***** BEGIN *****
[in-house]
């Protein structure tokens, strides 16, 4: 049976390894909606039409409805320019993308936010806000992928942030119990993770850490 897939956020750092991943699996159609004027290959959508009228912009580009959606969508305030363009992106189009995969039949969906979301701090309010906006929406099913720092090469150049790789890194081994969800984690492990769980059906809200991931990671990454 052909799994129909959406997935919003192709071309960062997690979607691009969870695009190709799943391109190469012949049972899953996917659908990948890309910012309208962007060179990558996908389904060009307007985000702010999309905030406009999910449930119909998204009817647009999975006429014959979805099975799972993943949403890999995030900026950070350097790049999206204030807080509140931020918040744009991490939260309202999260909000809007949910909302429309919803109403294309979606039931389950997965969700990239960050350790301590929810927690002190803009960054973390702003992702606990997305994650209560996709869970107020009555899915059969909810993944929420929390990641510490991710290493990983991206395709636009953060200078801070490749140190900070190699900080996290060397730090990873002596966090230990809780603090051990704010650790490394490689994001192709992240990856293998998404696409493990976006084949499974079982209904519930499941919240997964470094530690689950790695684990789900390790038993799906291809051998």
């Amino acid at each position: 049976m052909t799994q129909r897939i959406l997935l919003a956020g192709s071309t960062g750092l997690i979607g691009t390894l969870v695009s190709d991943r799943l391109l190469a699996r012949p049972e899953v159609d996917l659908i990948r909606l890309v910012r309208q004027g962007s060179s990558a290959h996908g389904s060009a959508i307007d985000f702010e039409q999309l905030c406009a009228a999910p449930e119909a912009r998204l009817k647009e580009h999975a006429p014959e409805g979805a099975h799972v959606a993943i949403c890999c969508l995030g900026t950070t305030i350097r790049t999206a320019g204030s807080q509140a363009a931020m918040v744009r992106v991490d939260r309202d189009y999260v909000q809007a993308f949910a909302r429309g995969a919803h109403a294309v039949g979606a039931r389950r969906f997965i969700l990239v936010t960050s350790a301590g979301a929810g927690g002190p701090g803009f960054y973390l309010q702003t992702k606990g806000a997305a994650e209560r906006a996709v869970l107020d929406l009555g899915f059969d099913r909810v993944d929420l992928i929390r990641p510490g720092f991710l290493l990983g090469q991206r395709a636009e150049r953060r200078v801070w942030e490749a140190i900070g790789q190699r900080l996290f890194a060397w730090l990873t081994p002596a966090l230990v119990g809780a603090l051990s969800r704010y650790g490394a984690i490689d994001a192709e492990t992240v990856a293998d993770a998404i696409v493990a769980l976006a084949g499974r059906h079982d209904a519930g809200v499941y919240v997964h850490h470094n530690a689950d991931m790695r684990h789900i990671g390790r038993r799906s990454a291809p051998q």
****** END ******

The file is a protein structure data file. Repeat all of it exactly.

[in-house]
């Protein structure tokens, strides 16, 4: 049976390894909606039409409805320019993308936010806000992928942030119990993770850490 897939956020750092991943699996159609004027290959959508009228912009580009959606969508305030363009992106189009995969039949969906979301701090309010906006929406099913720092090469150049790789890194081994969800984690492990769980059906809200991931990671990454 052909799994129909959406997935919003192709071309960062997690979607691009969870695009190709799943391109190469012949049972899953996917659908990948890309910012309208962007060179990558996908389904060009307007985000702010999309905030406009999910449930119909998204009817647009999975006429014959979805099975799972993943949403890999995030900026950070350097790049999206204030807080509140931020918040744009991490939260309202999260909000809007949910909302429309919803109403294309979606039931389950997965969700990239960050350790301590929810927690002190803009960054973390702003992702606990997305994650209560996709869970107020009555899915059969909810993944929420929390990641510490991710290493990983991206395709636009953060200078801070490749140190900070190699900080996290060397730090990873002596966090230990809780603090051990704010650790490394490689994001192709992240990856293998998404696409493990976006084949499974079982209904519930499941919240997964470094530690689950790695684990789900390790038993799906291809051998």
């Amino acid at each position: 049976m052909t799994q129909r897939i959406l997935l919003a956020g192709s071309t960062g750092l997690i979607g691009t390894l969870v695009s190709d991943r799943l391109l190469a699996r012949p049972e899953v159609d996917l659908i990948r909606l890309v910012r309208q004027g962007s060179s990558a290959h996908g389904s060009a959508i307007d985000f702010e039409q999309l905030c406009a009228a999910p449930e119909a912009r998204l009817k647009e580009h999975a006429p014959e409805g979805a099975h799972v959606a993943i949403c890999c969508l995030g900026t950070t305030i350097r790049t999206a320019g204030s807080q509140a363009a931020m918040v744009r992106v991490d939260r309202d189009y999260v909000q809007a993308f949910a909302r429309g995969a919803h109403a294309v039949g979606a039931r389950r969906f997965i969700l990239v936010t960050s350790a301590g979301a929810g927690g002190p701090g803009f960054y973390l309010q702003t992702k606990g806000a997305a994650e209560r906006a996709v869970l107020d929406l009555g899915f059969d099913r909810v993944d929420l992928i929390r990641p510490g720092f991710l290493l990983g090469q991206r395709a636009e150049r953060r200078v801070w942030e490749a140190i900070g790789q190699r900080l996290f890194a060397w730090l990873t081994p002596a966090l230990v119990g809780a603090l051990s969800r704010y650790g490394a984690i490689d994001a192709e492990t992240v990856a293998d993770a998404i696409v493990a769980l976006a084949g499974r059906h079982d209904a519930g809200v499941y919240v997964h850490h470094n530690a689950d991931m790695r684990h789900i990671g390790r038993r799906s990454a291809p051998q």